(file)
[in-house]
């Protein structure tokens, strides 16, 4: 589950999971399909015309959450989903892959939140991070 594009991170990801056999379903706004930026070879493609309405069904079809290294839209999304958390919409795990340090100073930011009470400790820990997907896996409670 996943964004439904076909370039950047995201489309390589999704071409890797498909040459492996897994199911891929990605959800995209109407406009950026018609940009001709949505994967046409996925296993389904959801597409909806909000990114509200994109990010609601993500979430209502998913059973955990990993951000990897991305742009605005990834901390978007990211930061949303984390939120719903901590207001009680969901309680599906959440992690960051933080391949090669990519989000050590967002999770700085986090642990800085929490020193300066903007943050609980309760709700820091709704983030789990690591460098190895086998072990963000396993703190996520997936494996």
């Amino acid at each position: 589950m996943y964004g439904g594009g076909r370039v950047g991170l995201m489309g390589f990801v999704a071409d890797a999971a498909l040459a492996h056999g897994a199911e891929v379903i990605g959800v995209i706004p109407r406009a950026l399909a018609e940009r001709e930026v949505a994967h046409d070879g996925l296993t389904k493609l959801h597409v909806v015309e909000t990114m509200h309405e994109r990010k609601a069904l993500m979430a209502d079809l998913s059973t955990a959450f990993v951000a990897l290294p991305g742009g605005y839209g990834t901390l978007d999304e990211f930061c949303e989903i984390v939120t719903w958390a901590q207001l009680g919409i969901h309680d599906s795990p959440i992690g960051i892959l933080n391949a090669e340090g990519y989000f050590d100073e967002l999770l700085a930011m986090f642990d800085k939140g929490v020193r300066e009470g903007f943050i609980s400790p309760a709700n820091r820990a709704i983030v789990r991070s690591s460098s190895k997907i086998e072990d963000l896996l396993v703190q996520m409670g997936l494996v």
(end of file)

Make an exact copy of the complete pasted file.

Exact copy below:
[in-house]
């Protein structure tokens, strides 16, 4: 589950999971399909015309959450989903892959939140991070 594009991170990801056999379903706004930026070879493609309405069904079809290294839209999304958390919409795990340090100073930011009470400790820990997907896996409670 996943964004439904076909370039950047995201489309390589999704071409890797498909040459492996897994199911891929990605959800995209109407406009950026018609940009001709949505994967046409996925296993389904959801597409909806909000990114509200994109990010609601993500979430209502998913059973955990990993951000990897991305742009605005990834901390978007990211930061949303984390939120719903901590207001009680969901309680599906959440992690960051933080391949090669990519989000050590967002999770700085986090642990800085929490020193300066903007943050609980309760709700820091709704983030789990690591460098190895086998072990963000396993703190996520997936494996």
């Amino acid at each position: 589950m996943y964004g439904g594009g076909r370039v950047g991170l995201m489309g390589f990801v999704a071409d890797a999971a498909l040459a492996h056999g897994a199911e891929v379903i990605g959800v995209i706004p109407r406009a950026l399909a018609e940009r001709e930026v949505a994967h046409d070879g996925l296993t389904k493609l959801h597409v909806v015309e909000t990114m509200h309405e994109r990010k609601a069904l993500m979430a209502d079809l998913s059973t955990a959450f990993v951000a990897l290294p991305g742009g605005y839209g990834t901390l978007d999304e990211f930061c949303e989903i984390v939120t719903w958390a901590q207001l009680g919409i969901h309680d599906s795990p959440i992690g960051i892959l933080n391949a090669e340090g990519y989000f050590d100073e967002l999770l700085a930011m986090f642990d800085k939140g929490v020193r300066e009470g903007f943050i609980s400790p309760a709700n820091r820990a709704i983030v789990r991070s690591s460098s190895k997907i086998e072990d963000l896996l396993v703190q996520m409670g997936l494996v």